Cleanup at Former Caspian Tern Colony in the Columbia River Estuary
Back during 1999-2001, regional resource managers sought to relocate Caspian terns that were nesting on Rice Island, a dredged material disposal site in the Columbia River estuary, to East Sand Island, closer to the river mouth, in order to reduce their impacts on survival of juvenile salmonids. To accomplish this task, they erected silt fencing as a nesting deterrent on a large portion of the colony area used by the Rice Island colony. The good news is that these efforts contributed to the successful relocation of nesting terns from Rice Island to East Sand Island in less than 3 years (thereby reducing their consumption of salmonids by more than 50%), but the bad news is that all of those materials remained on Rice Island and were no longer serving any purpose (the former tern colony site is now completely vegetated and therefore unsuitable for tern nesting).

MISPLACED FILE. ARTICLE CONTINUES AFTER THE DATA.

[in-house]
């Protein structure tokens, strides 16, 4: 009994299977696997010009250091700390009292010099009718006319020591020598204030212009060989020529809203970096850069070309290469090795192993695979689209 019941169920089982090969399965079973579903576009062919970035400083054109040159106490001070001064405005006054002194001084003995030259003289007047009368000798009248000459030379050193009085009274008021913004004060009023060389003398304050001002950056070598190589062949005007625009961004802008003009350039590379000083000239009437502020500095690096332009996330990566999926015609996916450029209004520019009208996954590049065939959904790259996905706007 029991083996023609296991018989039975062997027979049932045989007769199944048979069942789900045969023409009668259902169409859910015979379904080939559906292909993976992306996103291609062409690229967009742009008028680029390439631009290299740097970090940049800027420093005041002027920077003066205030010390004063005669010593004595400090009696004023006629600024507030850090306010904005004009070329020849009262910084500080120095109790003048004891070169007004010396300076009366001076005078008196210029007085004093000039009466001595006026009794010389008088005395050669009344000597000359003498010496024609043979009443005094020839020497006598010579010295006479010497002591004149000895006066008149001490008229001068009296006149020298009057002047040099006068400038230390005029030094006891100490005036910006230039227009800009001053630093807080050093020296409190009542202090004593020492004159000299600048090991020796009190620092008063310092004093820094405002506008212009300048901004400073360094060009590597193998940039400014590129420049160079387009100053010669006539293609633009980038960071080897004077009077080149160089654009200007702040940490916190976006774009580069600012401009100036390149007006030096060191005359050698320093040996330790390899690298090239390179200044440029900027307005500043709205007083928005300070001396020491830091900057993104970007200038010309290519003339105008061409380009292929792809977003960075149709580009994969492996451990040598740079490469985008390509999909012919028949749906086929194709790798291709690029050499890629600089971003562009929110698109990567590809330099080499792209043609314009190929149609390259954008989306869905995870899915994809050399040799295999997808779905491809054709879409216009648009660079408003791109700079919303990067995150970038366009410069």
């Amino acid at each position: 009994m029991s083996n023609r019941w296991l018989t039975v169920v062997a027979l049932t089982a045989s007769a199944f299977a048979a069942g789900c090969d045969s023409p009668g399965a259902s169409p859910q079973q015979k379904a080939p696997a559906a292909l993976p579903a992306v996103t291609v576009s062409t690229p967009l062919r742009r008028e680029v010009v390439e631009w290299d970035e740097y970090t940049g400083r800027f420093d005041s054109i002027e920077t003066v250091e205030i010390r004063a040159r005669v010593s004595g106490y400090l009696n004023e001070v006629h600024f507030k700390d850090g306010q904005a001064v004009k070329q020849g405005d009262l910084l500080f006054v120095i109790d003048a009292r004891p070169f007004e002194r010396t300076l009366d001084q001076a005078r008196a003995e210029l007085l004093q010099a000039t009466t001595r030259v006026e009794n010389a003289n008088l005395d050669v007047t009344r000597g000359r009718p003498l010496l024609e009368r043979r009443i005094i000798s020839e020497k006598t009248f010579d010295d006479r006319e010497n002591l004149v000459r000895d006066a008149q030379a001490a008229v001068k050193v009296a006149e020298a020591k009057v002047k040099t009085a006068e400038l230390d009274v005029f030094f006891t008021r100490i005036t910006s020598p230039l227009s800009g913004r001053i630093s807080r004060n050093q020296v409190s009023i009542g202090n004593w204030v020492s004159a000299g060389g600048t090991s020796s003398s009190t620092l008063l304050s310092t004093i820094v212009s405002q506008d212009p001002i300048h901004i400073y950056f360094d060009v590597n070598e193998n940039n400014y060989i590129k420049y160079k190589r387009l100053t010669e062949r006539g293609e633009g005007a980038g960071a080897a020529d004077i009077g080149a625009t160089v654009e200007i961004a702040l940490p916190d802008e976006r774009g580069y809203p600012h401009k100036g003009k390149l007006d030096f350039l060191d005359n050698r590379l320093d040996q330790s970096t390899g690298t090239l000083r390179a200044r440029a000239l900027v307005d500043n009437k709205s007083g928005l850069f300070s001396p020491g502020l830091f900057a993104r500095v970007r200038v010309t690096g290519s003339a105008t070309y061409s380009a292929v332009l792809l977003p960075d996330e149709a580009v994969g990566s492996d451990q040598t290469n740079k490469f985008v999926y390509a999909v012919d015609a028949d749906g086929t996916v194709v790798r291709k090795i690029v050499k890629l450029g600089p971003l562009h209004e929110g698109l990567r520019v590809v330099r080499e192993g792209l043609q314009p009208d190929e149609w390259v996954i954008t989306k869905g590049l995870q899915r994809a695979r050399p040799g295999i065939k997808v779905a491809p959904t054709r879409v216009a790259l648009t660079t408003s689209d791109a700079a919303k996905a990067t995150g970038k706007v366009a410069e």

With the help of NOAA Fisheries, Pacific States Marine Fisheries Commission, and the U.S. Army Corps of Engineers, Bird Research Northwest led an effort to clean up the old Rice Island tern colony site (located near Astoria, Oregon) on October 14, 2010. Thirty-four smiling faces met at the Tongue Point boat ramp early Wednesday morning and, due to rough water, endured a wet boat ride out to the island. Luckily the sun was out to dry us off before beginning the work to pull roughly 2,000 metal t-post from the ground, roll up miles of fencing wire, and gather up thousands of pounds of old silt fencing, tires, and other debris left on the old colony site. This task was made a whole lot easier by NOAA Fisheries, which provided two ATV’s to haul materials from the colony site to the shore and a small barge to take everything off the island. In total, over 15,000 lbs of debris were removed from Rice Island. Thousands of metal, fiberglass, and wooden posts were salvaged and stored for later use. The fencing wire, damaged metal fence posts, and rebar were taken to a recycling center and the silt fencing and other non-recyclable debris were taken to the landfill. All and all a very satisfying accomplishment that was long overdue.
- Ken Collis (RTR)